How resensation® helped one mom feel her daughter’s touch. 

31 Jul 2019

Choosing to persevere

Jane knows how to persevere proactively through the unexpected. When she and her husband experienced fertility issues—they decided to use a surrogate. When a routine mammogram discovered tumors in both breasts—she chose to get a double mastectomy.

But life after breast reconstruction continued to reveal hurdles, and for the first time, Jane didn’t have a plan for how to overcome them. During a mastectomy, the nerves that supply sensation to the breast are cut so that the breast tissue can be removed. For Jane, this resulted in loss of sensation from her collarbone to her ribs. This numbness disconnected Jane from moments she didn’t want to miss—including the pivotal moment of finally feeling her newborn daughter.

“I remember taking her in my arms and putting her on my chest,” Jane said. “But I couldn’t feel her skin. I didn’t know that she was there unless I looked at her.”

And it wasn’t just about emotional pain—Jane’s chest also hurt due to capsular contracture, a common complication with breast implants. But it led her to Dr. Constance Chen, a plastic and reconstructive surgeon in New York. Talking with Dr. Chen made Jane realize she had another choice to make—one that might help her feel again.

“Part of telling my story is to really encourage other women in my situation to be proactive,” Jane said.

Part of telling my story is to really encourage other women in my situation to be proactive.

Jane, Resensation patient

Just a short additional time in the operating room can change somebody’s entire life.

Jane, Resensation patient

Last weekend I went swimming. For the first time in six years, I could feel the water on my chest.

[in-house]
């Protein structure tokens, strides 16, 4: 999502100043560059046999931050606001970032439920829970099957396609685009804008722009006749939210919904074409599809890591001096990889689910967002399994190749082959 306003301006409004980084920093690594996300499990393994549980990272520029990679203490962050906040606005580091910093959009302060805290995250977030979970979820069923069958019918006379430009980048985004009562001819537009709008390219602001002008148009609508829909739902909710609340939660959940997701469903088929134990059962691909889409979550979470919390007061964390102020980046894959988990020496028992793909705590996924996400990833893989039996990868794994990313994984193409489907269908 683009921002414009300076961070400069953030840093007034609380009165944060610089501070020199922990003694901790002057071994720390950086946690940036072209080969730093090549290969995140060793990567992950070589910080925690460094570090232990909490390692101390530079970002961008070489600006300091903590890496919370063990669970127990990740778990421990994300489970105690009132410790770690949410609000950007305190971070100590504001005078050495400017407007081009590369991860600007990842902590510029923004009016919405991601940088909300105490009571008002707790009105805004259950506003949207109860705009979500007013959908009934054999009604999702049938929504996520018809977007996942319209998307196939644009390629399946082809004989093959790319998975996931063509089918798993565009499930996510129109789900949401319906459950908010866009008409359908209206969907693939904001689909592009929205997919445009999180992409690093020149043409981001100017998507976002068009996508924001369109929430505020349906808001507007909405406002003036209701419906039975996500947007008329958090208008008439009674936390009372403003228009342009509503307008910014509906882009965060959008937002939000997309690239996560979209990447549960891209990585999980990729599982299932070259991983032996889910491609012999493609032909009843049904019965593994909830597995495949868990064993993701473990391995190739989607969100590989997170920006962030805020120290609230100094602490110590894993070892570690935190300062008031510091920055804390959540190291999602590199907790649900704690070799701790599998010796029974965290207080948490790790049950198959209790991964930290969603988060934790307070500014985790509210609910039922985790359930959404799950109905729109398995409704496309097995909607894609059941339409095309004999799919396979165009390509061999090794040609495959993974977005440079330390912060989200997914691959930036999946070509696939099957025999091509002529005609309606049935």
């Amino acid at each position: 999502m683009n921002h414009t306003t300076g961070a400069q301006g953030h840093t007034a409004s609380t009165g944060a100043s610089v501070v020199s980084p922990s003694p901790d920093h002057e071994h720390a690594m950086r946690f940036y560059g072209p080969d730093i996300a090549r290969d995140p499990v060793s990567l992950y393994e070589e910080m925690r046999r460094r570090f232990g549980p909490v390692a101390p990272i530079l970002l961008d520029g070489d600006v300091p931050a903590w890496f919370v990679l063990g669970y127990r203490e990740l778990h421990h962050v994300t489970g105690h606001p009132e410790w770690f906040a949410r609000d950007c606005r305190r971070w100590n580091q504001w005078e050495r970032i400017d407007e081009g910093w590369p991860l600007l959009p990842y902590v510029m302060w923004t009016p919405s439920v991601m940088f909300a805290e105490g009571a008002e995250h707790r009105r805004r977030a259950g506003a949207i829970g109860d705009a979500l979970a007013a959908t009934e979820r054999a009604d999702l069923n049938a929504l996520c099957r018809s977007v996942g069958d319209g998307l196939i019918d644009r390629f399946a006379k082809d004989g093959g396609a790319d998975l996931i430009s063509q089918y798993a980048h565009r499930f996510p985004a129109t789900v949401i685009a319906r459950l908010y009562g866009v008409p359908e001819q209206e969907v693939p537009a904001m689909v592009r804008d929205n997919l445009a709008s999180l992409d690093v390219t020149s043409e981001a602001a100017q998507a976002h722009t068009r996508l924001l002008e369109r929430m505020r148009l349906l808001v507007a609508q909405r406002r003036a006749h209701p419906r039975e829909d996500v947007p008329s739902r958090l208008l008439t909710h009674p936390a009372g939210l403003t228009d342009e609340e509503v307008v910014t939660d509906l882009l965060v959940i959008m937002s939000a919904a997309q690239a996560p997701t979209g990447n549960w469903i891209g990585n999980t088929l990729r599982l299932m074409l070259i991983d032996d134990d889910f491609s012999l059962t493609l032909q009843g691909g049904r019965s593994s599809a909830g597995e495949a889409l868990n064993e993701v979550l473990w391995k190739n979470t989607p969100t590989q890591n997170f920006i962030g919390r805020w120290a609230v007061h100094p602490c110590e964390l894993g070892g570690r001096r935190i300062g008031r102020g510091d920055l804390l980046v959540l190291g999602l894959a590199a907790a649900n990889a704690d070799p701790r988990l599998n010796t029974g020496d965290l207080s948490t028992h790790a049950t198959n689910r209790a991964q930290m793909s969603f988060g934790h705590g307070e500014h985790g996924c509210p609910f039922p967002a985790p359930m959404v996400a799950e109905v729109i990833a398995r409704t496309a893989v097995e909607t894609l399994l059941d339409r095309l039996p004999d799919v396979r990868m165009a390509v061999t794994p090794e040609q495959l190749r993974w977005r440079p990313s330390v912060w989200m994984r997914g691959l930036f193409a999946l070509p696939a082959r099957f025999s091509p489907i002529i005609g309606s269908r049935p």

Jane, Resensation patient

Deciding to reconnect

Dr. Chen told Jane her discomfort could be solved by removing the implants and replacing them using free flap reconstruction. That’s where natural tissue from a different part of the woman’s body is used to recreate the breasts.

Dr. Chen also told Jane about a new technique called Resensation. It involves reconnecting the nerves in the flap with the nerves in the chest using allograft nerve tissue. Reconnecting these nerves has the potential to lead to a gradual return of feeling in the chest. When Jane heard this, she felt the stirrings of something deep inside her—it was hope, and a new way forward.

“Ask your surgeon if it’s possible to do the nerve grafting. It can be life-changing to the patient,” Jane said. “Just a short additional time in the operating room can change somebody’s entire life.

Advancing breast nerve repair

During the natural tissue reconstruction, the tissue used to create the breast is placed on the chest, followed by the reattachment of the blood vessels using microsurgical techniques to restore blood flow. The nerves are also reconnected at this time.

Reconnecting the nerves used to be dependent on the length and condition of the nerves in the chest and in the flap. The Resensation technique uses the Avance® Nerve Graft, developed by Axogen, to bridge the gap between the two.

“I use [allograft] on just about every natural tissue breast reconstruction,” Dr. Chen said. “I can take the nerve graft and elongate that nerve so that just about everybody is a candidate for sensory restoration of the breast.”

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Embracing the moment

Week by week, Jane felt renewed sensation in her chest. “Last weekend I went swimming. For the first time in six years, I could feel the water on my chest,” she said.

“And now, to be able to reach out and hug my daughter and have her head rest on my chest. And be able to feel her and feel her breath on my skin. That is the most precious thing in the world.”

Are you thinking ahead to your own procedure? Find and contact a Resensation surgeon to make a plan today.

Experience from thousands of uses of Avance Nerve Graft demonstrate a range of recovered sensory and motor function from none to near complete restoration. Each patient outcome is dependent upon the nature and extent of nerve loss or damage, the timing between nerve loss and repair, and the natural course of the patient’s recovery. These testimonials and patient stories provided reflect the experience of the particular individual and do not represent typical results.

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